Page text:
It may seem a bit obvious, but that’s because they are supposed to be. Metadata and alt text is not supposed to be any kind of a mystery, it’s supposed to be a clear and obvious guide.

3.) Don’t Use A Single Plug-In As Your Only Guide

There are a plethora of great tools and resources to utilize when assessing your SEO and content writing for the web. Some of our favorites are Yoast, LightHouse, Moz, SEMRush, Search Engine Journal, WordStream, SEO Check and Grammrly. That said, each one of them have their own nuances for grading SEO and copy. If you are only using a singular way to vet your content, you will surely be missing out on poignant details and guidance.

Equally, you’re the one who has done demographic and psychographic research and established your brand. You know your company voice and the audience you’re working to reach better than any tool or plug-in. So it’s important to take the advice from whatever plug-ins and resources you get with a grain of salt.

4.) Don’t Forget The Reader

In a similar vein, it’s true that you’re writing to improve your SEO and how bots scan your site for content – but you’re mostly writing for humans.

If someone arrives on your website and they can’t get the information they’re seeking as swiftly as they need, there’s a high chance that they’ll bounce. A high bounce rate is one of the main health scores that can get your website’s SEO score dinged. Equally, if people are bouncing off of your website quickly, they are not likely to be utilizing your business.

It’s important to remember who you want to find your website, and to write content for them. Don’t just write for Google, write for the people who are “Googling” the types of services and/or products you offer.

5.) Is Your Content Worth Reading?

In the same way that keyword stuffing doesn’t work, neither does fluff and filler content. Your copy needs to be pertinent and it also has to be worth the time to read it. If you’re writing content just to create content, you might be missing the mark for your user, and for SEO.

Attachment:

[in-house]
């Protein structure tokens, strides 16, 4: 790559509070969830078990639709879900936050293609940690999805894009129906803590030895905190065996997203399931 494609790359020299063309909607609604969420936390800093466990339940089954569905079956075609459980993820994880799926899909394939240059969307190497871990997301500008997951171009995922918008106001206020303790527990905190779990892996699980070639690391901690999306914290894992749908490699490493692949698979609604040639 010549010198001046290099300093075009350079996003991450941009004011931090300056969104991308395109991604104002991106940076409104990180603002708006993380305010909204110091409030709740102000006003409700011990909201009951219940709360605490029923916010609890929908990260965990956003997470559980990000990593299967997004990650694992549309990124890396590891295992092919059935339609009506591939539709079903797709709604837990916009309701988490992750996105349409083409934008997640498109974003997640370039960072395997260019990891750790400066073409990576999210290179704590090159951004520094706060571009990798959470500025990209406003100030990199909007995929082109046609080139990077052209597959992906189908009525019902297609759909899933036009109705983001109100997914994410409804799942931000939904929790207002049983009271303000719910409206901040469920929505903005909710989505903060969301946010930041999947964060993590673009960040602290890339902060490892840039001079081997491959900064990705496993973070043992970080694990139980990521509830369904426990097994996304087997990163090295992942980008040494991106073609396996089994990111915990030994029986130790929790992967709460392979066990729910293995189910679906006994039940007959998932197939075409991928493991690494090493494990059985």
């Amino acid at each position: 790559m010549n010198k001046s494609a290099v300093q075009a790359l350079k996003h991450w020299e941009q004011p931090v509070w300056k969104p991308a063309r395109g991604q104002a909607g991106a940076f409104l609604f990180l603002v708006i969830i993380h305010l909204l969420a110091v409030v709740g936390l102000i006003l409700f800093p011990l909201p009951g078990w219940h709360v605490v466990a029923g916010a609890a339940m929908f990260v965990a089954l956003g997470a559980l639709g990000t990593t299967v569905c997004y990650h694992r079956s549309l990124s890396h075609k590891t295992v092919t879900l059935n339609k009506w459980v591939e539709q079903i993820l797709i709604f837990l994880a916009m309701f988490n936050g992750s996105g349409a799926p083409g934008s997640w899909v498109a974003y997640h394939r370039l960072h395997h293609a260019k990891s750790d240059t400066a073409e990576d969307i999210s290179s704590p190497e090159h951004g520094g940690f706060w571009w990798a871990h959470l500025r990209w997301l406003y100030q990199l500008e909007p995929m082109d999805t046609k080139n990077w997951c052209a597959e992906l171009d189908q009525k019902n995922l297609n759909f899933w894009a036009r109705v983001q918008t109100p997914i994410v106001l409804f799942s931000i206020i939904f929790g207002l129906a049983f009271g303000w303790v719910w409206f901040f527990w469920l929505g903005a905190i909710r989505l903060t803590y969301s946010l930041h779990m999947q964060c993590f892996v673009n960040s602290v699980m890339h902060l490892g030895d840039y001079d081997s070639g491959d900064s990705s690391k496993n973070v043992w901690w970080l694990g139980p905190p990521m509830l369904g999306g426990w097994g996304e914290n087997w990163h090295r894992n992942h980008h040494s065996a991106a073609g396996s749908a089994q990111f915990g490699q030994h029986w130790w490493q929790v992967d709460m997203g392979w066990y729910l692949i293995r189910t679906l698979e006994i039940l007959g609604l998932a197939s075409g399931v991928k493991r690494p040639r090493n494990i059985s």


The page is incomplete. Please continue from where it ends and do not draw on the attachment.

There needs to be real value to the content. Can something be learned? Can they get to the service or product they need swiftly? Is the content significant to your business, service offerings and/or products? If the answer is “no” to any or all of these questions, then this content doesn’t belong on your website.

It is better to have a smaller amount of applicable and well written content than it is to have a huge amount of filler content. There are many different studies that have been done showing that less than 20% of users do more than scan a webpage, as opposed to reading it. So, the copy needs to be relevant, straight to the point, and have enough keywords that will assist users as they scan the page.

Your Website’s Content Matters

It’s easy to overlook the weight that content carries for establishing solid SEO, but it’s best not to. Investing in your website’s copy is proven to have a high ROI in its ability to not only help with Search Engine ranking, but by turning site users into conversions.

Are you building a new website or web application? Do you need to find a new company to assist with site maintenance and iteration? Daggerhart Lab has a team of experienced developers, as well as, SEO and content specialists who can help ensure your success through technology. Contact us when you’re ready, we’re excited to help!

0 Thoughts


Leave a Reply

Your email address will not be published. Required fields are marked *